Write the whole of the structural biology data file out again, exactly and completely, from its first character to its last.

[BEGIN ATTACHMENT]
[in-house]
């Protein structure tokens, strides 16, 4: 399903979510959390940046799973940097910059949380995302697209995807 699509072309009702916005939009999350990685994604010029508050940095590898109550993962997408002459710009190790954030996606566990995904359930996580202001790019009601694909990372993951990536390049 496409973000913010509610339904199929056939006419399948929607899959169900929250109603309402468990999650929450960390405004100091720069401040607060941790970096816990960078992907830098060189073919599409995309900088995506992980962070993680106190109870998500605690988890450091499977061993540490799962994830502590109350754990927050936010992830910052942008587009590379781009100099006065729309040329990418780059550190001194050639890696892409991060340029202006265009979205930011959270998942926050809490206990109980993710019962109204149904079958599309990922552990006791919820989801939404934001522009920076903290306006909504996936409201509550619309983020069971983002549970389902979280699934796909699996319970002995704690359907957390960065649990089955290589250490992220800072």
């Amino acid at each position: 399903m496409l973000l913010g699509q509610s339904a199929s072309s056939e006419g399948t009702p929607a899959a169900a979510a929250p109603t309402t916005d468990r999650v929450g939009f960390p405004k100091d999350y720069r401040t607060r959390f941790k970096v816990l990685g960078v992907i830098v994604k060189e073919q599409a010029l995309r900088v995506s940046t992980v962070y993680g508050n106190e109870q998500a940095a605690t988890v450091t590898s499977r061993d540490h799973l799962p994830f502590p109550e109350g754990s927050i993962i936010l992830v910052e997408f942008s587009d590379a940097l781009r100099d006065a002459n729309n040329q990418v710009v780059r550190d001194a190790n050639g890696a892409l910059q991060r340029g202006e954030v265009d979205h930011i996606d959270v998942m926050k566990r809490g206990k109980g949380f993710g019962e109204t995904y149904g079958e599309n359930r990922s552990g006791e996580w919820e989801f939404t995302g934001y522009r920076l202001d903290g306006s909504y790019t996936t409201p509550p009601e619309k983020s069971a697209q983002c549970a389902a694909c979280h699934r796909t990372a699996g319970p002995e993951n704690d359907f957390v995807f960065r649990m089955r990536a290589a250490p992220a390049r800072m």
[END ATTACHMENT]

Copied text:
[in-house]
């Protein structure tokens, strides 16, 4: 399903979510959390940046799973940097910059949380995302697209995807 699509072309009702916005939009999350990685994604010029508050940095590898109550993962997408002459710009190790954030996606566990995904359930996580202001790019009601694909990372993951990536390049 496409973000913010509610339904199929056939006419399948929607899959169900929250109603309402468990999650929450960390405004100091720069401040607060941790970096816990960078992907830098060189073919599409995309900088995506992980962070993680106190109870998500605690988890450091499977061993540490799962994830502590109350754990927050936010992830910052942008587009590379781009100099006065729309040329990418780059550190001194050639890696892409991060340029202006265009979205930011959270998942926050809490206990109980993710019962109204149904079958599309990922552990006791919820989801939404934001522009920076903290306006909504996936409201509550619309983020069971983002549970389902979280699934796909699996319970002995704690359907957390960065649990089955290589250490992220800072």
């Amino acid at each position: 399903m496409l973000l913010g699509q509610s339904a199929s072309s056939e006419g399948t009702p929607a899959a169900a979510a929250p109603t309402t916005d468990r999650v929450g939009f960390p405004k100091d999350y720069r401040t607060r959390f941790k970096v816990l990685g960078v992907i830098v994604k060189e073919q599409a010029l995309r900088v995506s940046t992980v962070y993680g508050n106190e109870q998500a940095a605690t988890v450091t590898s499977r061993d540490h799973l799962p994830f502590p109550e109350g754990s927050i993962i936010l992830v910052e997408f942008s587009d590379a940097l781009r100099d006065a002459n729309n040329q990418v710009v780059r550190d001194a190790n050639g890696a892409l910059q991060r340029g202006e954030v265009d979205h930011i996606d959270v998942m926050k566990r809490g206990k109980g949380f993710g019962e109204t995904y149904g079958e599309n359930r990922s552990g006791e996580w919820e989801f939404t995302g934001y522009r920076l202001d903290g306006s909504y790019t996936t409201p509550p009601e619309k983020s069971a697209q983002c549970a389902a694909c979280h699934r796909t990372a699996g319970p002995e993951n704690d359907f957390v995807f960065r649990m089955r990536a290589a250490p992220a390049r800072m």